2. I am not here to judge...I have a 6 yr old boy and an infant son as well and I've got a long way to grow as a parent, just want to share another perspective! I have to be honest...I don't think your guilt is because of negative self talk at all in this instance, i think it may be because you made a choice you feel deep down somewhere was not the best one for your child. I don't know the circumstances behind your son's crying/tantrums that you described. I am extremely affectionate and patient with my children but I know dinner is not only an important meal but time together and routine. That routine and communion is maybe just what your son needed to get him back to feeling in control of his feelings. Routine at home, especially dinner, is a big way to pass your affection, love, quality attention, strength to your family. It's an invaluable tool! Life goes on whether you want to do it or not, letting them makes the choice on their own after giving them your ears, wisdom, affection & their options then letting them see how much better it feels to make that choice to keep moving forward (instead of focusing energy on what doesn't make us happy) is SO empowering for them! It might feel good or easier to just hold them all night long like we always have but teaching them that they have the power to choose more of what they do want is nothing to feel guilty about! It a wonderful tool that can be more comforting than 143757886 hugs sometimes!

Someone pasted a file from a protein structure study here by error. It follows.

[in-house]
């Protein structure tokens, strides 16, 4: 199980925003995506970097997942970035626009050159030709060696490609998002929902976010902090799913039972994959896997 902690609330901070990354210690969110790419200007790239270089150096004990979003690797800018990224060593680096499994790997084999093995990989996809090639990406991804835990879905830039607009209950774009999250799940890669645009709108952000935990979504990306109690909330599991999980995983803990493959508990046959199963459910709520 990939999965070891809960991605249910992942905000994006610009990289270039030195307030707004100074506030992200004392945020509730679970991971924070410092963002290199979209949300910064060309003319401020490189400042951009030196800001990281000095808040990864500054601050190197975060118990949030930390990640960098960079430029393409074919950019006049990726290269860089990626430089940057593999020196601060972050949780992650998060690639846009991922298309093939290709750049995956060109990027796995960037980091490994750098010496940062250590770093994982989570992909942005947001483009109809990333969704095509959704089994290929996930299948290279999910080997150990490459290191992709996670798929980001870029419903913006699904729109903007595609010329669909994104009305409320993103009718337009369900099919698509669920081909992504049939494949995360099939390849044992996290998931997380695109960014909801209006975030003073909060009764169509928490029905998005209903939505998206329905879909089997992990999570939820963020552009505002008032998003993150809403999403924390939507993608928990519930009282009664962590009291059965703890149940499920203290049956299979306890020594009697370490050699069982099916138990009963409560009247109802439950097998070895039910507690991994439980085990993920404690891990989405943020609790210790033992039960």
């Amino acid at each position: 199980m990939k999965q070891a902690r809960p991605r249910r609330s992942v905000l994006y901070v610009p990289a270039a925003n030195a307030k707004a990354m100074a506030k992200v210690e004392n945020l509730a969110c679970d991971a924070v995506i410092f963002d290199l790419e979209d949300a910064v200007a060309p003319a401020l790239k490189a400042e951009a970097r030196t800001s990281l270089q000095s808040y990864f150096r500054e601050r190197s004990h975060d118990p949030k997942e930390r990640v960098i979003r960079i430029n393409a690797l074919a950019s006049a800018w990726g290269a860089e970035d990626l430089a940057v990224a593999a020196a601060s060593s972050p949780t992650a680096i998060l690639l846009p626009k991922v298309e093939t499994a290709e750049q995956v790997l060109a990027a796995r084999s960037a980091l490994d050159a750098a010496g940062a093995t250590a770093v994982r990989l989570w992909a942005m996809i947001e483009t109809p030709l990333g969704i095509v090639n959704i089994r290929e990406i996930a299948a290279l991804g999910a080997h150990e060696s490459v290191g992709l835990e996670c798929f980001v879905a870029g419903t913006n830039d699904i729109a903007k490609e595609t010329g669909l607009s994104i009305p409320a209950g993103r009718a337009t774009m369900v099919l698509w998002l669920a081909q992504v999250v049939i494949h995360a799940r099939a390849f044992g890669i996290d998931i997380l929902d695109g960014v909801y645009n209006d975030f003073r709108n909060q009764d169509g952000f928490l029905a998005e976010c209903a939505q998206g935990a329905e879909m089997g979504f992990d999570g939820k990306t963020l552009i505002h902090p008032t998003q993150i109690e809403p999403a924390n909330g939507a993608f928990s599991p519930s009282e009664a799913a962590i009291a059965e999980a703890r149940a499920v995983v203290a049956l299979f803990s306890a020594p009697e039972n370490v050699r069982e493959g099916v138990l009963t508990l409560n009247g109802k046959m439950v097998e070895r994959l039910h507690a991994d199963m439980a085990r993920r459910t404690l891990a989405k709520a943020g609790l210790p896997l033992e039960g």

ReplyDelete